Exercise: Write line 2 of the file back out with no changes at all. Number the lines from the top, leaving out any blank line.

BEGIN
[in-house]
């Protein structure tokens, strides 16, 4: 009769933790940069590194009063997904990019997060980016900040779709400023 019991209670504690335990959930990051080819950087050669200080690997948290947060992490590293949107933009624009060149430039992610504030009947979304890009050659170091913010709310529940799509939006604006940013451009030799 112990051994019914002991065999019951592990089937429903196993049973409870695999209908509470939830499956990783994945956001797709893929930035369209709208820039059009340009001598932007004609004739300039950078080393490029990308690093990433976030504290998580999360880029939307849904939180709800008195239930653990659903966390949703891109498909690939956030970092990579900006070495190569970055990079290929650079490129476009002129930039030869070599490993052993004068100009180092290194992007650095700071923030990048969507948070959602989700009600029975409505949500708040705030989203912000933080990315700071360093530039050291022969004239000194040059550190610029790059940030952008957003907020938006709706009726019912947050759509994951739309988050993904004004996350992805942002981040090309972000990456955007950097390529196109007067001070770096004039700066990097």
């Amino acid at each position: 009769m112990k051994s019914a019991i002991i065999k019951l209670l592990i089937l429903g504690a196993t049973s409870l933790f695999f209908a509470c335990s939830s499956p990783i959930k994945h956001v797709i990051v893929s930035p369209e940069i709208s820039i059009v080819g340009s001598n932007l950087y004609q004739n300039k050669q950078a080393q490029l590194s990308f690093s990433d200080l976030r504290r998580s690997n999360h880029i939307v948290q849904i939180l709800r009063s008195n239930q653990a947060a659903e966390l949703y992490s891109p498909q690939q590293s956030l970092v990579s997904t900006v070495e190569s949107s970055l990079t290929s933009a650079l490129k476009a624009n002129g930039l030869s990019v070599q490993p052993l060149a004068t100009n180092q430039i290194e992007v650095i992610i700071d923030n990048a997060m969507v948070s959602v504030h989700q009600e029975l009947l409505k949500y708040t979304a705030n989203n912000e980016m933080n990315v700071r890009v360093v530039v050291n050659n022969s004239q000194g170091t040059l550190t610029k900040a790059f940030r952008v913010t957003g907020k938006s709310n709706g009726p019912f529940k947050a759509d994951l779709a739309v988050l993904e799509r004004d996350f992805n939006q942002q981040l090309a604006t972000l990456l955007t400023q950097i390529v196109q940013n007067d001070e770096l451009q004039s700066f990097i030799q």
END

């Protein structure tokens, strides 16, 4: 009769933790940069590194009063997904990019997060980016900040779709400023 019991209670504690335990959930990051080819950087050669200080690997948290947060992490590293949107933009624009060149430039992610504030009947979304890009050659170091913010709310529940799509939006604006940013451009030799 112990051994019914002991065999019951592990089937429903196993049973409870695999209908509470939830499956990783994945956001797709893929930035369209709208820039059009340009001598932007004609004739300039950078080393490029990308690093990433976030504290998580999360880029939307849904939180709800008195239930653990659903966390949703891109498909690939956030970092990579900006070495190569970055990079290929650079490129476009002129930039030869070599490993052993004068100009180092290194992007650095700071923030990048969507948070959602989700009600029975409505949500708040705030989203912000933080990315700071360093530039050291022969004239000194040059550190610029790059940030952008957003907020938006709706009726019912947050759509994951739309988050993904004004996350992805942002981040090309972000990456955007950097390529196109007067001070770096004039700066990097």